You can argue that dozens, even hundreds of business executives are "leaders" in some slice of our community, city, cause, school or philanthropic effort. And that's great. Keep it up.

But what we also need are a few more folks who can help command the region as a whole. That takes influence, smarts, commitment, persistence, a track record of success, vision … well, real leadership.

Any takers?

Robert Trigaux can be reached at trigaux@sptimes.com.

10 talented people showing leadership … but we sure could use some more

1. Vinny Dolan: Runs Progress Energy Florida, but still lacks regional profile of utility predecessors Jeff Lyash, Bill Habermeyer, Jack Critchfield.

2. Chris Steinocher: Recently hired to run St. Petersburg Area Chamber of Commerce. Can he break out of chamber stereotype?

3. John Ramil: Runs TECO Energy in Tampa and topped list six years ago. Too quiet since then.

4. D.T. Minich: Runs St. Petersburg/Clearwater Convention & Visitors Bureau. Showed heart during BP oil spill.

5. Bill Dalton: Heads prestigious Moffitt Cancer Center with an entrepreneurial spirit this region so urgently needs.

6. Rick Baker: Ex-St. Petersburg mayor still has connections. Can he be focused on making something specific happen? He's good at that.

7. Michelle Robinson: Verizon's southeast region president shows promise. Is she interested in a broader spotlight?

8. Paul Reilly: Anybody who "succeeds" Tom James in regional leadership role faces uphill comparison. But that's okay.

9. Richard Wainio: He runs Tampa's port, a mega-buck resource in shipping and foreign trade. Does he have broader potential?

10. Larry Langebrake and Len Polizzotto: Larry runs SRI's marine research here; Len brought Draper Lab to both Tampa and St. Petersburg. We need higher profiles for SRI and Draper.

10 promising people we'd like to see more of. … I know. They're busy. But I can dream, right?

1. Liz Smith, CEO, OSI Restaurant Partners. After she fixes Outback and other chains, can she lend some regional expertise?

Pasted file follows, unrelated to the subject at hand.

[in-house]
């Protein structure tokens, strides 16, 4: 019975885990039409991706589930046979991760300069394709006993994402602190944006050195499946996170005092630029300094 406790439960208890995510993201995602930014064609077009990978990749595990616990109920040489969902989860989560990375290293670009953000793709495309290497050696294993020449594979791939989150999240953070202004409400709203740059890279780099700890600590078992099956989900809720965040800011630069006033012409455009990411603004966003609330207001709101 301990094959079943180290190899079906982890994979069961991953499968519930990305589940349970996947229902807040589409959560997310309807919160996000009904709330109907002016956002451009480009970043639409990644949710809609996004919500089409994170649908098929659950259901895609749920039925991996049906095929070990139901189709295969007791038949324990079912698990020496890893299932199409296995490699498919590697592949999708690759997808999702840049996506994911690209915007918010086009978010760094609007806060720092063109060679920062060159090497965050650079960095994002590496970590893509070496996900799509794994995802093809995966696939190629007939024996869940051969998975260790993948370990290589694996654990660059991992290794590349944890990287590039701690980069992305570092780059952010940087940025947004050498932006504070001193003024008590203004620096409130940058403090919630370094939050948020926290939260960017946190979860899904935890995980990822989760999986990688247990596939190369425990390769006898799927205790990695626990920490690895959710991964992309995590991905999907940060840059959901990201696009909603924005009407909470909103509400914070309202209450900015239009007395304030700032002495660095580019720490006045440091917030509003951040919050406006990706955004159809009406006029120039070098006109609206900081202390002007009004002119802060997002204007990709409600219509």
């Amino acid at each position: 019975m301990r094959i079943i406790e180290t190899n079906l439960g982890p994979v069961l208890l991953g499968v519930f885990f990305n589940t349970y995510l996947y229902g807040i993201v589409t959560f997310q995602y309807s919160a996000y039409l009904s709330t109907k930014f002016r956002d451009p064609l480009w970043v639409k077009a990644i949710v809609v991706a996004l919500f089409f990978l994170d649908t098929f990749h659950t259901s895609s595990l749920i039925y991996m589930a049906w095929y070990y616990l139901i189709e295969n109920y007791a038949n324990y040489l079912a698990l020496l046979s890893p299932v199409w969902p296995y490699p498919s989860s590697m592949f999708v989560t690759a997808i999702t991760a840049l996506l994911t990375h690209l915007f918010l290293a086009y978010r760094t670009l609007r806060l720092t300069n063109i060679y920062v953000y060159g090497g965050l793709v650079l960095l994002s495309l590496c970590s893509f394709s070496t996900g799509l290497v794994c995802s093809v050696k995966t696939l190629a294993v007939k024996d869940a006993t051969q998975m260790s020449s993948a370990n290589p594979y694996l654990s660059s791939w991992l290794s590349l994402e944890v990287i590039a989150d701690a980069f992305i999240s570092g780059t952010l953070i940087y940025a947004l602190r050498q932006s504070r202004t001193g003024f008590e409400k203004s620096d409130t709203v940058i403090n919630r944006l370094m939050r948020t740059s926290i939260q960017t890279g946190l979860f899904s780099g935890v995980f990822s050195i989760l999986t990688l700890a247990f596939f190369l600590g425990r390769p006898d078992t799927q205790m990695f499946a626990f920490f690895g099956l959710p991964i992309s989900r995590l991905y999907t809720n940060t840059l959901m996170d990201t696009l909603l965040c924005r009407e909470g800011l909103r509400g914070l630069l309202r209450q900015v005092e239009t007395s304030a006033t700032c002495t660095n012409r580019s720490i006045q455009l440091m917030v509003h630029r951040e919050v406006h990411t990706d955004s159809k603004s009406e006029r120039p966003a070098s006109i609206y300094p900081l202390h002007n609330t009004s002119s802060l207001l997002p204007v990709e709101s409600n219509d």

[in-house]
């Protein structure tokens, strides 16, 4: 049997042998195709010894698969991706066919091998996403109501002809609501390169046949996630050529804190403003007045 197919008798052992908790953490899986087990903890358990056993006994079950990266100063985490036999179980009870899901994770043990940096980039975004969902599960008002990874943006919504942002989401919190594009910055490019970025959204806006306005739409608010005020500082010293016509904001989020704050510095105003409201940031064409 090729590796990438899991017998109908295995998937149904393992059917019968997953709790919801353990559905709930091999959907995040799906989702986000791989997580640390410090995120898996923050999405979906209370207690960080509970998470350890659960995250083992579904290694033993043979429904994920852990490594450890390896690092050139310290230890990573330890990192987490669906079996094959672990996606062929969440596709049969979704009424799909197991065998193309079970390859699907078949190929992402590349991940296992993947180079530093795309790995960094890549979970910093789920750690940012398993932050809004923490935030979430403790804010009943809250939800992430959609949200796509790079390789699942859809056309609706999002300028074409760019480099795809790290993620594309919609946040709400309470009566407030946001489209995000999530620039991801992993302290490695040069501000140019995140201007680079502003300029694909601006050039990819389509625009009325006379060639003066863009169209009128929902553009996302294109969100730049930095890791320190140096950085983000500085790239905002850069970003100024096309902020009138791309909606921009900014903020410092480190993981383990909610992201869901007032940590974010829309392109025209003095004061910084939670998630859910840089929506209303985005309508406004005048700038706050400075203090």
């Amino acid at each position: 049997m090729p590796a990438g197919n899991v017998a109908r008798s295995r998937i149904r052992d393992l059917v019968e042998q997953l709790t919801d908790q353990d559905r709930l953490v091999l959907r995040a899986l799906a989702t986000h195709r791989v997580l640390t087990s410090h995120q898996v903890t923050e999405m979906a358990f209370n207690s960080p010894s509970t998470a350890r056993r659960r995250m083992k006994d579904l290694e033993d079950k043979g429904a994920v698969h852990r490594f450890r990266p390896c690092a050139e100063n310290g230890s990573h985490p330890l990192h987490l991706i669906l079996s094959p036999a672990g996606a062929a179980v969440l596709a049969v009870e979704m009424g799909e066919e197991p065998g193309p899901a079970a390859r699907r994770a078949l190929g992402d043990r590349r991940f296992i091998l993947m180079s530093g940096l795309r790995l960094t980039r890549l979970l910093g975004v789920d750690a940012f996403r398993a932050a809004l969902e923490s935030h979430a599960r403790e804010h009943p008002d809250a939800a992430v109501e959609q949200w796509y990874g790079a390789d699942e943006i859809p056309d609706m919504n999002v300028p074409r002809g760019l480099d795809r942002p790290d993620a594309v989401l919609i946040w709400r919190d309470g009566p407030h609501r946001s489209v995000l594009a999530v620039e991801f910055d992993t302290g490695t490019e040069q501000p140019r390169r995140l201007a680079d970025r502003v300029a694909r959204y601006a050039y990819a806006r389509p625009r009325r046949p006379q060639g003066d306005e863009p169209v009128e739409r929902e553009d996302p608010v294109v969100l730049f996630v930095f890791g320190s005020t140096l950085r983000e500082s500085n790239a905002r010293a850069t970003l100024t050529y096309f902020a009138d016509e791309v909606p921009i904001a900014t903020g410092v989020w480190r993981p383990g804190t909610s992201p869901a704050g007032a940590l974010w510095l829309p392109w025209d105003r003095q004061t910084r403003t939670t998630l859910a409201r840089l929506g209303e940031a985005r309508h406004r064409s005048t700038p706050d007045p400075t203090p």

2. Bob Dutkowsky, CEO, Tech Data Corp. Now that our largest company is in the fast lane, got some international input for us?

3. Mindy Grossman, CEO, HSN Inc. She's big on breaking the glass ceiling for women. Can that passion extend to raising Tampa Bay, too?

4. Tim Main, CEO, Jabil Circuit. A global electronics manufacturer? Surely there's a treasure of competitive insight to share.

5. Cathy Kerzner, CEO, M2GEN: She runs one of the most exciting cancer-tech firms around. How can we leverage that biotech strength?

6. Jim Davis, lawyer, Holland & Knight: Ex-congressman, former gubernatorial candidate offers regional smarts and influence.

7. Tony DiBenedetto, CEO, TriBridge: Big on raising technology profile for region. Could he work on that from a bigger stage?

8. Karen Holbrook, senior vice president for "research, innovation and global affairs" at University of South Florida. Title alone speaks volumes.

9. Eddie DeBartolo, owner, DeBartolo Holdings: Real estate deals and sports management. Oh, yeah, richest guy in Tampa Bay. He can help.

10. Jeff Vinik, Tampa Bay Lightning owner: One of sharpest sports minds around knows how to build value. That's something we could use.

10 years of Times surveys: Who's our top leader?

They ranked first in surveys for past decade

2011: Chuck Sykes, CEO, Sykes Enterprises

2010: Chuck Sykes, CEO, Sykes Enterprises

2009: Tom James, CEO, Raymond James Financial

2008: Tie between Judy Genshaft, CEO, University of South Florida, and Tom James, CEO, Raymond James Financial

2007: Tom James, CEO, Raymond James Financial

2006: Tom James, CEO, Raymond James Financial

2005: John Ramil, CEO, TECO Energy

2004: Chris Sullivan, co-founder and CEO, Outback Steakhouse

2003: Rhea Law, president, Fowler White Boggs law firm

2002: Steve Raymund, CEO, Tech Data Corp.

Source: St. Petersburg Times annual Business Leaders surveys

Chuck Sykes tops Tampa Bay leader survey again, but then the business ranks quickly thin 04/30/11 [Last modified: Saturday, April 30, 2011 5:31am]

© 2014 Tampa Bay Times

    

Join the discussion: Click to view comments, add yours

Loading...